Red Rover, Red Rover, send Michelle right over...
Of all the phrases that elementary school students hear, and they hear a lot, no phrase was able to strike fear into my heart in such a way that these eight little words did. Besides the fact that the emphasis was inevitably placed on the wrong syllable of my name, hearing this evil chant was the signal that within a few seconds I would look like the greatest fool in the class. Upon hearing my name, I would run as fast as I possibly could towards the waiting chain of arms on the other side of the field. I don't know why I even bothered to run; I never made it through the wall of hands, arms and torsos. I guess it made me feel less foolish if it looked like I was being a good sport about it. I wasn't, though. I hated it more than anything else. The worst part was that the humiliation was far from over. After becoming part of the opposing team, we continue the game by calling a classmate over. This classmate would, far more often than not, choose me as the weakest link and choose my poor, weak arms to break through in order to avoid the same fate that I had unwillingly succumbed to. You would think this was enough, but no! The very next round (or maybe a few rounds later) I would get called to run at the team that I had started on. I would of course be held from breaking through, and from then on I would be caught in a vicious cycle of running at other teams and having other teams run at me. My arms would be incredibly sore by the time recess/gym class was over and we returned to the safe haven of knowledge and learning that was the classroom.
But Red Rover was not my only schoolyard torture: perhaps you have heard of a little game called dodgeball? Well, I have. The technique for this game was a bit different. Since no one ever saw me as a threat, none of my classmates even attempted to get me out during the heat of the game; instead, each team picked off the strong members of the other team. I was left until the very end, when every other viable player had been placed in the prison and could no longer pose a threat. It was at this point that each player on the opposite team would throw their various foam dodgeballs and air-filled kickballs at me....and then I would be out.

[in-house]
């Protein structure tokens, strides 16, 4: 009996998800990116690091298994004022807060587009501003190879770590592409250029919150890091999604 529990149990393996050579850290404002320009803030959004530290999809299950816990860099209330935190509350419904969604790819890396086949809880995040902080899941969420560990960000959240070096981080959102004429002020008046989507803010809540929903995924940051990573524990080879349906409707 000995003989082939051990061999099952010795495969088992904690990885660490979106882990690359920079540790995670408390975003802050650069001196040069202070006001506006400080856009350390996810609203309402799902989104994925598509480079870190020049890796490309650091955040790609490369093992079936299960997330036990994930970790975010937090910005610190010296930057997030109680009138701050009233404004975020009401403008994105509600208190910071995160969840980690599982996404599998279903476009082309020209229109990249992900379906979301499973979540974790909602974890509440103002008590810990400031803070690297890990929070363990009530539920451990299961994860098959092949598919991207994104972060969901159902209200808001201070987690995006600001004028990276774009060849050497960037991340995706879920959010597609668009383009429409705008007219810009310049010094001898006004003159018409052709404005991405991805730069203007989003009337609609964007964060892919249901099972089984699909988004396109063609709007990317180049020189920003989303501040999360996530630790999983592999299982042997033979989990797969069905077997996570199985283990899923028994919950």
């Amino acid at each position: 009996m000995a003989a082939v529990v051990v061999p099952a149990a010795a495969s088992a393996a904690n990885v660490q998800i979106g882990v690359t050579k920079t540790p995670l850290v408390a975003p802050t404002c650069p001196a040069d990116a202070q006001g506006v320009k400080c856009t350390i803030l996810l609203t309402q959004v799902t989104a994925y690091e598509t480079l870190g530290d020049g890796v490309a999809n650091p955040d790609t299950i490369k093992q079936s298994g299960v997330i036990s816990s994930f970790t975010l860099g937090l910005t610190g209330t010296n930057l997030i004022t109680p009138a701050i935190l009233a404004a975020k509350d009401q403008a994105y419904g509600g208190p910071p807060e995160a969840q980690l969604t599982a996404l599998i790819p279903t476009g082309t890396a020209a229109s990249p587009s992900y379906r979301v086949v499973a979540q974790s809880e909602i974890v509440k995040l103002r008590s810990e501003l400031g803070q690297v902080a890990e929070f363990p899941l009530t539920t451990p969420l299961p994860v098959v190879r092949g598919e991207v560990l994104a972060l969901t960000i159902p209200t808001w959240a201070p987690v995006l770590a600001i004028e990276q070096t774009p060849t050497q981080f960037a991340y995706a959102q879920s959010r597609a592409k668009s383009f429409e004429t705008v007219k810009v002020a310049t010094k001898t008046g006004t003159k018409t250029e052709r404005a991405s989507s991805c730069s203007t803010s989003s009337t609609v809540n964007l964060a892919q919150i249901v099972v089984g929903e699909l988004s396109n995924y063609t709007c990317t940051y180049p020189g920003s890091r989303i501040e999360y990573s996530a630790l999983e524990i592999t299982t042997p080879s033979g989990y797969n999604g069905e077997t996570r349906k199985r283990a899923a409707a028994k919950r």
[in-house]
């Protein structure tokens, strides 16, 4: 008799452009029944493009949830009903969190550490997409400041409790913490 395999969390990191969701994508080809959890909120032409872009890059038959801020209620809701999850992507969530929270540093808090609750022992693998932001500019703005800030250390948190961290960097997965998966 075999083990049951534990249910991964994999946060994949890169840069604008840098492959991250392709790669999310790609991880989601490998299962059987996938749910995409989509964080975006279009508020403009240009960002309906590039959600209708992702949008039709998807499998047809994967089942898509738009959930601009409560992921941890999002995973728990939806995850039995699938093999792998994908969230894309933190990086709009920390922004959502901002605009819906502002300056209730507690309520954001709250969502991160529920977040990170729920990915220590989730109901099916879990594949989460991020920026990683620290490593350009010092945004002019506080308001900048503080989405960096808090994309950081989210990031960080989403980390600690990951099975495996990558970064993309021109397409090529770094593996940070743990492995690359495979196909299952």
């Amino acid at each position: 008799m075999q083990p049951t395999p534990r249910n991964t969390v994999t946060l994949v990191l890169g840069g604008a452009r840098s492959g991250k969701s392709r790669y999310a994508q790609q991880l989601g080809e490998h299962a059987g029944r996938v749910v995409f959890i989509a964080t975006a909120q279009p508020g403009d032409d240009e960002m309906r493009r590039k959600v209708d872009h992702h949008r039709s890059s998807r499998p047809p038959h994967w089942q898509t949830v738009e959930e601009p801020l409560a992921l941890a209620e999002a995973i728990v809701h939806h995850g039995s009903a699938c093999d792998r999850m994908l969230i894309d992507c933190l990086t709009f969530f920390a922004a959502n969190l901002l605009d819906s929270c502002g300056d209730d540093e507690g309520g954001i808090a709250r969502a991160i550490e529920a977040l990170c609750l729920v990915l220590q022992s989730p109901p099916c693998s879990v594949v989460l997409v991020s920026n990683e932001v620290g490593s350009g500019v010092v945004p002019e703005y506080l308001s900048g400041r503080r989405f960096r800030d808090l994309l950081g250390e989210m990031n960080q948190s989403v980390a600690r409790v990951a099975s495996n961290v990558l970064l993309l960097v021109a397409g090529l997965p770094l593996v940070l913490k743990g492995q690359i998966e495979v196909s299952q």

There is, I suppose, a deeper reason for me not liking sports-playing. Apart from the whole being haunted by my past thing, I also tend to avoid situations where there is a chance of me looking like a fool. I'm not really comfortable enough with myself to look downright, ridiculously stupid. Now, those of you who know me may say, "But Michelle, you look like an idiot all the time. You constantly trip on your own shoes, and I've seen your dance moves. You dance like a crazy person!" To you I say, you are absolutely right. I do look like a fool on a regular basis, but this is different. I know, when going into a dancing situation, that I will look dumb. I have accepted that I look dumb, but the main point is that I'm having fun. There is no fun is sports. I hate running, and I hate losing, which always happens when I play sports. I'm not especially competitive, but I only like to play games that I can win. Well, maybe I'm a bit competitive. The point is, I don't play sports, and that is that.